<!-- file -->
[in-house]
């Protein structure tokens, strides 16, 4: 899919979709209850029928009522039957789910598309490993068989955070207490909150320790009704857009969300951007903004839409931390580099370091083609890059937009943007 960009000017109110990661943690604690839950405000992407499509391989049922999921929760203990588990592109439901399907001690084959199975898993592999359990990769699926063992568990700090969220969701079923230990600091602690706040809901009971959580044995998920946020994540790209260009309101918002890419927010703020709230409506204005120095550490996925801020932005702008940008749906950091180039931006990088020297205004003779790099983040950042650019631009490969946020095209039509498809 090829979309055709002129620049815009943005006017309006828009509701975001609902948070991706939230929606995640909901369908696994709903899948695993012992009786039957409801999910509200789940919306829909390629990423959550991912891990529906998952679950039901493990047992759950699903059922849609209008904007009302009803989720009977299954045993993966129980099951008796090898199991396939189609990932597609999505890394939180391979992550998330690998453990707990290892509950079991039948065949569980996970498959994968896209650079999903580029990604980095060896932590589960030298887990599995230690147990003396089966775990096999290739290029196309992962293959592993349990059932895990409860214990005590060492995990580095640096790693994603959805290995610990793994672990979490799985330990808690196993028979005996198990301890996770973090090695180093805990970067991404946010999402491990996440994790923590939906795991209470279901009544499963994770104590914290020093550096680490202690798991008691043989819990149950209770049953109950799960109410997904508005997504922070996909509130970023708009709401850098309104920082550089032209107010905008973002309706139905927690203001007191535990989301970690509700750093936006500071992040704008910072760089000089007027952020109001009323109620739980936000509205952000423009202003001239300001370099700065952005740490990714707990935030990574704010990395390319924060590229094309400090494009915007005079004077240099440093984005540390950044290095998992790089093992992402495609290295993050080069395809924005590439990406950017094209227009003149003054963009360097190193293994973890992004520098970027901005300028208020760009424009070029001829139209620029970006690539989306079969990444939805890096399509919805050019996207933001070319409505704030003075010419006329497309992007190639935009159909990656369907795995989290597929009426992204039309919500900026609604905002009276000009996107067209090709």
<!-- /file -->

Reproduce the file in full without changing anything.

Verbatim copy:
[in-house]
């Protein structure tokens, strides 16, 4: 899919979709209850029928009522039957789910598309490993068989955070207490909150320790009704857009969300951007903004839409931390580099370091083609890059937009943007 960009000017109110990661943690604690839950405000992407499509391989049922999921929760203990588990592109439901399907001690084959199975898993592999359990990769699926063992568990700090969220969701079923230990600091602690706040809901009971959580044995998920946020994540790209260009309101918002890419927010703020709230409506204005120095550490996925801020932005702008940008749906950091180039931006990088020297205004003779790099983040950042650019631009490969946020095209039509498809 090829979309055709002129620049815009943005006017309006828009509701975001609902948070991706939230929606995640909901369908696994709903899948695993012992009786039957409801999910509200789940919306829909390629990423959550991912891990529906998952679950039901493990047992759950699903059922849609209008904007009302009803989720009977299954045993993966129980099951008796090898199991396939189609990932597609999505890394939180391979992550998330690998453990707990290892509950079991039948065949569980996970498959994968896209650079999903580029990604980095060896932590589960030298887990599995230690147990003396089966775990096999290739290029196309992962293959592993349990059932895990409860214990005590060492995990580095640096790693994603959805290995610990793994672990979490799985330990808690196993028979005996198990301890996770973090090695180093805990970067991404946010999402491990996440994790923590939906795991209470279901009544499963994770104590914290020093550096680490202690798991008691043989819990149950209770049953109950799960109410997904508005997504922070996909509130970023708009709401850098309104920082550089032209107010905008973002309706139905927690203001007191535990989301970690509700750093936006500071992040704008910072760089000089007027952020109001009323109620739980936000509205952000423009202003001239300001370099700065952005740490990714707990935030990574704010990395390319924060590229094309400090494009915007005079004077240099440093984005540390950044290095998992790089093992992402495609290295993050080069395809924005590439990406950017094209227009003149003054963009360097190193293994973890992004520098970027901005300028208020760009424009070029001829139209620029970006690539989306079969990444939805890096399509919805050019996207933001070319409505704030003075010419006329497309992007190639935009159909990656369907795995989290597929009426992204039309919500900026609604905002009276000009996107067209090709």